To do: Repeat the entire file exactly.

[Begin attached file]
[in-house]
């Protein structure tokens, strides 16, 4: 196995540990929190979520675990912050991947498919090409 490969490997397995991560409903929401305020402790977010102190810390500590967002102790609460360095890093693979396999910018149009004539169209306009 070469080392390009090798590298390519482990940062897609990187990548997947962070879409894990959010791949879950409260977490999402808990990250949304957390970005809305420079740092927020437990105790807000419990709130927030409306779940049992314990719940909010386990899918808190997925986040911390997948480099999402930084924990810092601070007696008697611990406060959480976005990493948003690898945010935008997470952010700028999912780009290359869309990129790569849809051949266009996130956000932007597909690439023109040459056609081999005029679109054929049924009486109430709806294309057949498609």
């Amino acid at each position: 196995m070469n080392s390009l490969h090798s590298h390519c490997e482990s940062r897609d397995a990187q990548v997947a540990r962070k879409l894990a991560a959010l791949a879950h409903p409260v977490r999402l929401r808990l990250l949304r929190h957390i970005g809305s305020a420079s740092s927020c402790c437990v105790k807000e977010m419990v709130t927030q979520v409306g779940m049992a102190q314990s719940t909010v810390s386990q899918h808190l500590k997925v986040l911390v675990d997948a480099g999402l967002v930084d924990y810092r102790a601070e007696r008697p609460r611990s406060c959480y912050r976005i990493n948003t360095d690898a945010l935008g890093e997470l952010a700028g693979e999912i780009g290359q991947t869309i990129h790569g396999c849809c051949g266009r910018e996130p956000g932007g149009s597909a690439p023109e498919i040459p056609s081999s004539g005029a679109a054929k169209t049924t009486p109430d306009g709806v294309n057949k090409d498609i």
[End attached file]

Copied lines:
[in-house]
């Protein structure tokens, strides 16, 4: 196995540990929190979520675990912050991947498919090409 490969490997397995991560409903929401305020402790977010102190810390500590967002102790609460360095890093693979396999910018149009004539169209306009 070469080392390009090798590298390519482990940062897609990187990548997947962070879409894990959010791949879950409260977490999402808990990250949304957390970005809305420079740092927020437990105790807000419990709130927030409306779940049992314990719940909010386990899918808190997925986040911390997948480099999402930084924990810092601070007696008697611990406060959480976005990493948003690898945010935008997470952010700028999912780009290359869309990129790569849809051949266009996130956000932007597909690439023109040459056609081999005029679109054929049924009486109430709806294309057949498609």
């Amino acid at each position: 196995m070469n080392s390009l490969h090798s590298h390519c490997e482990s940062r897609d397995a990187q990548v997947a540990r962070k879409l894990a991560a959010l791949a879950h409903p409260v977490r999402l929401r808990l990250l949304r929190h957390i970005g809305s305020a420079s740092s927020c402790c437990v105790k807000e977010m419990v709130t927030q979520v409306g779940m049992a102190q314990s719940t909010v810390s386990q899918h808190l500590k997925v986040l911390v675990d997948a480099g999402l967002v930084d924990y810092r102790a601070e007696r008697p609460r611990s406060c959480y912050r976005i990493n948003t360095d690898a945010l935008g890093e997470l952010a700028g693979e999912i780009g290359q991947t869309i990129h790569g396999c849809c051949g266009r910018e996130p956000g932007g149009s597909a690439p023109e498919i040459p056609s081999s004539g005029a679109a054929k169209t049924t009486p109430d306009g709806v294309n057949k090409d498609i």